• Pulse Aloe-ahh
  • Wet Platinum
  • JO Premium Personal Lubricant
  • PINK Silicone Lubricant
  • SLIQUID Organics silk
3. Oil based lubricants

Oil based lubricants such as virgin olive oil, canola oil, baby, oil, vitamin E oil, coconut oil and Vaseline are more readily available in the home, but are not good to use with condoms. In many women, these can cause infections.

However, if you have sore spots on the vulva (outer lips), then petroleum jelly (Vaseline) can sometimes be helpful.

If you like the sensation of a warm lubricant, you may want to try Pulse. Pulse is a hands-free personal lubricant warming dispenser and is sold with water or silicone based lubricant pods that some women prefer for travel. 

In Summary

  • Vaginal lubricants should be used at the time of intercourse to decrease friction.
  • Long-acting vaginal moisturizers are used at least twice weekly to increase vaginal (internal) lubrication and elasticity.
  • Vulvar moisturizers are for external use for vulvar comfort and do not impact vaginal lubrication or elasticity.
  • Lubricants should be applied to the outside and opening of the vagina at the time of sexual activity. The lubricant can also be applied to the penis or internal toy. Silicone based lubricants should not be used on silicone vibrators or toys.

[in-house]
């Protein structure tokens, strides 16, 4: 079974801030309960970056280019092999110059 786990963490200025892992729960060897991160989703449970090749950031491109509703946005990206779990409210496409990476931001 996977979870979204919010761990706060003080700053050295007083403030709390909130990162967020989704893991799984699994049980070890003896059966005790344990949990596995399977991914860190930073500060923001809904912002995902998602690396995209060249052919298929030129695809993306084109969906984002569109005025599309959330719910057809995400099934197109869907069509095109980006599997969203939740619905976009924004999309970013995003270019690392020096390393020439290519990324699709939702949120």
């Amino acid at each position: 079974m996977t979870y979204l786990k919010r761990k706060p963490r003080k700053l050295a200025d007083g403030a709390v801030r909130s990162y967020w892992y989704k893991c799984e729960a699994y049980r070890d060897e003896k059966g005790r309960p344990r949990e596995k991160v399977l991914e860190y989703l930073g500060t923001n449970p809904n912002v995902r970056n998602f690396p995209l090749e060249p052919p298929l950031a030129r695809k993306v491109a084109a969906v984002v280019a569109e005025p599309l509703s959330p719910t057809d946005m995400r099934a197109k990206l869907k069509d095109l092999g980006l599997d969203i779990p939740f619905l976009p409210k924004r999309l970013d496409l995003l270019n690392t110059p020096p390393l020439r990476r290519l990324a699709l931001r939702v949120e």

• Both silicone and water-based lubricants are condom compatible.
  • If you use a water-based lubricant, it is also important to choose a lubricant with low osmolality since lubricants with high osmolality increase the chance of irritation and infection.
  • Vaseline petroleum products and oils (baby oil, coconut, olive oil,) can make condoms break, so should not be used with condoms.
  • All of the products listed here are over the counter. Many can be bought in any drugstore or online.  You do not need a prescription.  Also, many adult stores do carry high-quality lubricant products.
  • Remember, use a vaginal moisturizer for dry tissue, use lubricants for sexual activity.

This information is not meant to recommend or endorse any specific product. If you have any questions about what lubricant or moisturizer is best for you, please ask your doctor or sex therapist for more information.

Be Strong, Be Healthy, Be in Charge!
By: Theresa Callard-Moore, Ph.D., Sexual Health Specialist
Appointments: 216-444-6601

Theresa Callard-Moore, Ph.D. is a Sexual Health Specialist in the Obstetrics and Gynecology Department at Cleveland Clinic. Dr. Callard-Moore received her undergraduate degree in Social Work from Barry University in Miami Shores, Florida and her Masters and Ph.D. in Sexology from Modern Sex Therapy Institutes in Florida. To make an appointment with Dr. Callard-Moore, please call 216-444-6601.